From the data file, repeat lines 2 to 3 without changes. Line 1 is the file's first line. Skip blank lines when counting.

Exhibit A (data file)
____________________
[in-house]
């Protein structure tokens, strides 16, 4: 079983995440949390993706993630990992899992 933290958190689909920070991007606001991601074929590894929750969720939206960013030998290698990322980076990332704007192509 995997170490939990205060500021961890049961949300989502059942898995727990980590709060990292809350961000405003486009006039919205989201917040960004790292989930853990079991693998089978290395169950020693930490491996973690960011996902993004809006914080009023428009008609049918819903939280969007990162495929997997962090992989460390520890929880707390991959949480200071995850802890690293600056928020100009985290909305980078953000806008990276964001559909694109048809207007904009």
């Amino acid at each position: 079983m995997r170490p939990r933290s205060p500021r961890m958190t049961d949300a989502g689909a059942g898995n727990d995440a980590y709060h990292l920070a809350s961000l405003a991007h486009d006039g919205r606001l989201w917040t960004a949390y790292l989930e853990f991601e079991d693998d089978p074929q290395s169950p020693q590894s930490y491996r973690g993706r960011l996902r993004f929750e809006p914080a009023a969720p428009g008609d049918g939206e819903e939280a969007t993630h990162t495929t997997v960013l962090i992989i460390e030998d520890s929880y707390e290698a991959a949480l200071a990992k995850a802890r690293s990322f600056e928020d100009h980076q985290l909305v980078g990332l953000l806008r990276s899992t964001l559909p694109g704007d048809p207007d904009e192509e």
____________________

């Protein structure tokens, strides 16, 4: 079983995440949390993706993630990992899992 933290958190689909920070991007606001991601074929590894929750969720939206960013030998290698990322980076990332704007192509 995997170490939990205060500021961890049961949300989502059942898995727990980590709060990292809350961000405003486009006039919205989201917040960004790292989930853990079991693998089978290395169950020693930490491996973690960011996902993004809006914080009023428009008609049918819903939280969007990162495929997997962090992989460390520890929880707390991959949480200071995850802890690293600056928020100009985290909305980078953000806008990276964001559909694109048809207007904009």
């Amino acid at each position: 079983m995997r170490p939990r933290s205060p500021r961890m958190t049961d949300a989502g689909a059942g898995n727990d995440a980590y709060h990292l920070a809350s961000l405003a991007h486009d006039g919205r606001l989201w917040t960004a949390y790292l989930e853990f991601e079991d693998d089978p074929q290395s169950p020693q590894s930490y491996r973690g993706r960011l996902r993004f929750e809006p914080a009023a969720p428009g008609d049918g939206e819903e939280a969007t993630h990162t495929t997997v960013l962090i992989i460390e030998d520890s929880y707390e290698a991959a949480l200071a990992k995850a802890r690293s990322f600056e928020d100009h980076q985290l909305v980078g990332l953000l806008r990276s899992t964001l559909p694109g704007d048809p207007d904009e192509e």